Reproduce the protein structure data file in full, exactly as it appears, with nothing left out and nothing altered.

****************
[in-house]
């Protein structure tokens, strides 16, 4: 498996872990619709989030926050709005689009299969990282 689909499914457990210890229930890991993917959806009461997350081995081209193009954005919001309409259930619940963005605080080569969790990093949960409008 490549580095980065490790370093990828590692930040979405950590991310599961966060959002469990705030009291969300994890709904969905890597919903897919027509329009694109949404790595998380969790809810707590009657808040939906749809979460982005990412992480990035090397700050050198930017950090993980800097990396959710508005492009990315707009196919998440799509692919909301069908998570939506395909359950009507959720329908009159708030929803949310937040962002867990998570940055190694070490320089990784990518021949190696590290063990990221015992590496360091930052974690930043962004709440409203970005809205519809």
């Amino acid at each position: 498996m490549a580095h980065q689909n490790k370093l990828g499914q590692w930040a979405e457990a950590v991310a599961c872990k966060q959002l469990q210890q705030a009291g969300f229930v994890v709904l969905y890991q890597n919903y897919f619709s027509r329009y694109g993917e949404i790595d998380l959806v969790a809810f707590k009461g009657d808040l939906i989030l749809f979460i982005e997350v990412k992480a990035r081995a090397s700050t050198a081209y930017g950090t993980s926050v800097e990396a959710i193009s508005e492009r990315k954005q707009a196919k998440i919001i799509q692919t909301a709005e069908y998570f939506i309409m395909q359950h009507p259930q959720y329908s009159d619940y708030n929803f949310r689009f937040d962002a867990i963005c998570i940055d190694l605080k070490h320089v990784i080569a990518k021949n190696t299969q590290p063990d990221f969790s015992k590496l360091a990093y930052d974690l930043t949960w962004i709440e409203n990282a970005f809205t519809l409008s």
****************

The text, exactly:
[in-house]
């Protein structure tokens, strides 16, 4: 498996872990619709989030926050709005689009299969990282 689909499914457990210890229930890991993917959806009461997350081995081209193009954005919001309409259930619940963005605080080569969790990093949960409008 490549580095980065490790370093990828590692930040979405950590991310599961966060959002469990705030009291969300994890709904969905890597919903897919027509329009694109949404790595998380969790809810707590009657808040939906749809979460982005990412992480990035090397700050050198930017950090993980800097990396959710508005492009990315707009196919998440799509692919909301069908998570939506395909359950009507959720329908009159708030929803949310937040962002867990998570940055190694070490320089990784990518021949190696590290063990990221015992590496360091930052974690930043962004709440409203970005809205519809």
């Amino acid at each position: 498996m490549a580095h980065q689909n490790k370093l990828g499914q590692w930040a979405e457990a950590v991310a599961c872990k966060q959002l469990q210890q705030a009291g969300f229930v994890v709904l969905y890991q890597n919903y897919f619709s027509r329009y694109g993917e949404i790595d998380l959806v969790a809810f707590k009461g009657d808040l939906i989030l749809f979460i982005e997350v990412k992480a990035r081995a090397s700050t050198a081209y930017g950090t993980s926050v800097e990396a959710i193009s508005e492009r990315k954005q707009a196919k998440i919001i799509q692919t909301a709005e069908y998570f939506i309409m395909q359950h009507p259930q959720y329908s009159d619940y708030n929803f949310r689009f937040d962002a867990i963005c998570i940055d190694l605080k070490h320089v990784i080569a990518k021949n190696t299969q590290p063990d990221f969790s015992k590496l360091a990093y930052d974690l930043t949960w962004i709440e409203n990282a970005f809205t519809l409008s």